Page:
Over the last couple of years, both doctors and parents are growing more concerned over the increase in sports-related injuries from youth sports. According to Safe Kids Worldwide, there were 2.6 million kids ages 19 and younger who visited an emergency room due to a sports injury (up from 1.5 million just a few years earlier). This is not counting the perhaps millions of kids who go to an urgent care or make a clinic appointment. According to the SAFE KIDS Campaign and American Academy of Pediatrics, over 3.5 million children get hurt annually playing sports, whether recreationally or competitively. Alarmingly so, youth sports injuries account for 20% of all injury-related emergency room visits from children ages 6-19.
But who gets hurt the most? What injuries are most common?
New studies are showing that girls sustain the most sports-related injuries, and it’s mostly knee injuries.
Girls Are More Prone To Knee Injuries, Say New Studies
According to recent studies, girls are more at risk for sports injuries like ankle sprains, concussions, and knee injuries. In fact, some pediatricians are finding a 59% increase in ACL injuries among teenage girls. Furthermore, they are seeing that female athletes are being injured at a rate that can vary between two to ten times higher than their male counterparts.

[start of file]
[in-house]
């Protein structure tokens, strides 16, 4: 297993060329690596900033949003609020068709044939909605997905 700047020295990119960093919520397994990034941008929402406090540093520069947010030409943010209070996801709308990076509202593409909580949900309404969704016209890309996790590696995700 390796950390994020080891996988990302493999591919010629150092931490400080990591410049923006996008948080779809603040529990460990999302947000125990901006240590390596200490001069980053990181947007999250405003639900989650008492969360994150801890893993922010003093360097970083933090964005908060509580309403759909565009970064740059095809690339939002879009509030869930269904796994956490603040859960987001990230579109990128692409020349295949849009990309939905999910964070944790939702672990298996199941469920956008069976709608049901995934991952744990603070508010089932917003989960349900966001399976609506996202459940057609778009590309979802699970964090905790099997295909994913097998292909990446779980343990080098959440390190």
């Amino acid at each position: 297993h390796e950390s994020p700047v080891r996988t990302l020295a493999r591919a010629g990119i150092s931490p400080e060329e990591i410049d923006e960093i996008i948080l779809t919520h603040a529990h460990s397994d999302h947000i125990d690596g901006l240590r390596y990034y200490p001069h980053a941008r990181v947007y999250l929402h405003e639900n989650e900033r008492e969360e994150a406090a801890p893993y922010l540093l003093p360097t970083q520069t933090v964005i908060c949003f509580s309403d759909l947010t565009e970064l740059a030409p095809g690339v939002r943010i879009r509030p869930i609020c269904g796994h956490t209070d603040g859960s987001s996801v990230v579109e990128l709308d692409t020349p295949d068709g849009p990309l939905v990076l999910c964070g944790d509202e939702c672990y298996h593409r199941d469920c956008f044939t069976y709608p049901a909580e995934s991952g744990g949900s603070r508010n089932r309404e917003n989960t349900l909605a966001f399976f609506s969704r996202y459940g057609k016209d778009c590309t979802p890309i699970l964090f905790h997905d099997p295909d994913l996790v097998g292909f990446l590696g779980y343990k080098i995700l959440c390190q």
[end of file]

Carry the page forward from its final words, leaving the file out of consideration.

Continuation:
ACL tears are particularly a danger for teenage girls, being steadily on the rise over the past 20 years. However, knee injuries aren’t the only injury that girls are more at risk for in sports. They are also at more risk of sustaining a concussion. Female soccer players, in particular, are suffering more concussions than any other sport.
Why Are Girls More At Risk For Knee Injuries?
The reasons why girls are more at risk for sports injuries vary greatly and many experts are still debating it. However, some factors may include:
- More aggression is being seen in many sports, especially at a younger age and especially by females.
- Decreased neuromuscular control in the hip affects the landing with the knees, putting more stress and pressure on the joint, which can lead to injury.
- Estrogen may even play a part as researchers have found that it can weaken the ACL, especially around puberty when estrogen levels sharply rise with leg growth.
- Body build has everything to do with injury risk. Women typically have smaller ACLs than men, which gives it a high-risk factor for injury. Furthermore, women have wider pelvises, more lax ligaments, less developed quads and slower reflex time, all of which puts more pressure on joints and ligaments, and weakens stabilization.
What Can We Do About Injury Risk?
By focusing on strengthening weaknesses, we can lower the risk to injury. Furthermore, by targeting proper movement and form, athletes can take the pressure off the knees. Exercises that target the hips and quads can help with the stabilization of the knee. Furthermore, analyzing movement and form will also help decrease the risk. Such prevention programs will help not only girls remain injury-free, but boys as well.